Recently, I received a difficult and probing question on IASP.

The question came in response to my suggestion that part of Jesus’ vision for the Christian life is that we will

never resist a person who does evil.

Here is the question as it appeared in the comment section of my blog on 7 February ( :

Hi Chris – your posts are appreciated for their thought inducing prompters —

I have a query though …. In your “Be Perfect” post on Feb 4 — I was confused with We will…….. NEVER [?] resist a person who does evil.

I always thought it was to “resist” whoever does evil. ????

Which is correct ???

J Napier [ Australia]

In my defense, the idea of non-resistance to evil is not an idea I dreamed up on my own. It is rooted in the teaching of Jesus in the Sermon On The Mount where he is reported to have said:

39But I say to you, Do not resist an evildoer. But if anyone strikes you on the right cheek, turn the other also; 40and if anyone wants to sue you and take your coat, give your cloak as well; 41and if anyone forces you to go one mile, go also the second mile. (Matthew 5:39-41)

This is difficult and challenging. These are among the most contentious and unpopular words Jesus is ever said to have uttered.

Here is my initial response to my questioner, with a little bit of further reflection. In my initial response I wrote:

It is a great and difficult question.

The idea does come directly from words attributed to Jesus in “The Sermon On The Mount”.

I think what we are supposed to see here is that non-resistance is a quality of the heart. Non-resistance does not mean non-action.

I believe that Jesus’ contention here is that healthy, life-giving action emerges from a place within ourselves where we start from an acceptance of the realities of our situation as they are, even the actions the may be characterized as “evil,” and then respond from that place of acceptance of the reality of what is.

Jesus is not teaching social policy here. Clearly, societies are responsible for placing parameters around violent behaviour and doing what they can to keep citizens safe. But, even for social policy, a community is more likely to make creative and life-giving choices if those choices emerge from a place of deep acceptance of what is, rather than resistance to our circumstances.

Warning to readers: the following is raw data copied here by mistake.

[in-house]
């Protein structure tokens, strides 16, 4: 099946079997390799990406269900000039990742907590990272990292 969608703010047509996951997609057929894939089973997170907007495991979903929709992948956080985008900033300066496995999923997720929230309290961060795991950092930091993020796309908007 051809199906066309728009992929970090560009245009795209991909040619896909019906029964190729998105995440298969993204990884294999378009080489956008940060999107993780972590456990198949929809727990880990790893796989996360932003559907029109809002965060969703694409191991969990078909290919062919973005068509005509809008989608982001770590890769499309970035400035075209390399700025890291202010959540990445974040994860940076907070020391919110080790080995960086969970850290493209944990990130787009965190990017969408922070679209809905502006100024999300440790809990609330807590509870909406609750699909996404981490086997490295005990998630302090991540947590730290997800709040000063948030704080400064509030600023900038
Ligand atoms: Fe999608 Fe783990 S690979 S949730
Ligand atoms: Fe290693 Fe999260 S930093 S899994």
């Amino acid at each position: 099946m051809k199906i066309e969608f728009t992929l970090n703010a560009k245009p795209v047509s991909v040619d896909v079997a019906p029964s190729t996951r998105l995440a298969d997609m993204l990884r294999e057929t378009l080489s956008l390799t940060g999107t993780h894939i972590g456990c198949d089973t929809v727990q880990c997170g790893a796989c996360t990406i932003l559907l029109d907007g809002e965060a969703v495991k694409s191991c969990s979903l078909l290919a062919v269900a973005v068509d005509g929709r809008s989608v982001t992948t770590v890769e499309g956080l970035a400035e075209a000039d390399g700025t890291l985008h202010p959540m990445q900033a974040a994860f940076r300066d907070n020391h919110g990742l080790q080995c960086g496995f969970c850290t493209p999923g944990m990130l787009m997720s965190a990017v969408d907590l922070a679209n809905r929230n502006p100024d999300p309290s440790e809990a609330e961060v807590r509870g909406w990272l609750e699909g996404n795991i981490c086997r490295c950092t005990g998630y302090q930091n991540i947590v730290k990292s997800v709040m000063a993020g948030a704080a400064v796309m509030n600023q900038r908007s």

Hope this helps a little, I may try to say more about this in a future post. Thanks again for the question.


Since offering that comment, I have been thinking about our community’s response to the tragedy in our midst of drug addiction and particularly the controversy around proposals for safe injection sites.

The general attitude to drug abuse in our community has been characterized by “The War On Drugs”, an attitude of complete resistance to “the evil” of illicit drugs.

The proposal for safe injection sites comes from a different mindset. Safe injections sites accept the reality that a certain portion of our population is deeply entrenched in the use of life-threatening substances. Safe injection sites are a small sign that we seek to accept such people where they are and treat them with respect and compassion. We do not want merely to criminalize their behaviour and push them even further to the margins of society. Safe injection sites make it possible to maintain some tenuous connection between the person who is addicted and the mainstream of society. This can only be a good thing.

Safe injection sites also make it possible to offer counseling, to the person who may be ready to access support in their personal life. These sights have the potential to lower the mortality rate among people who are addicted. They keep syringes and drug paraphernalia off the streets. They create an environment in which there is a greater likelihood that a person will eventually seek  treatment than in an environment where a person is further ostracized by being labelled a criminal.

But, safe injection sites are only possible when we are willing to lay down our arms, give up our “War On Drugs” and accept the reality of peoples’ lives as they are. This healthy response to a real social disease can only flow from “non-resistance” to the pain and brokenness that cause people to become addicted to the use of drugs.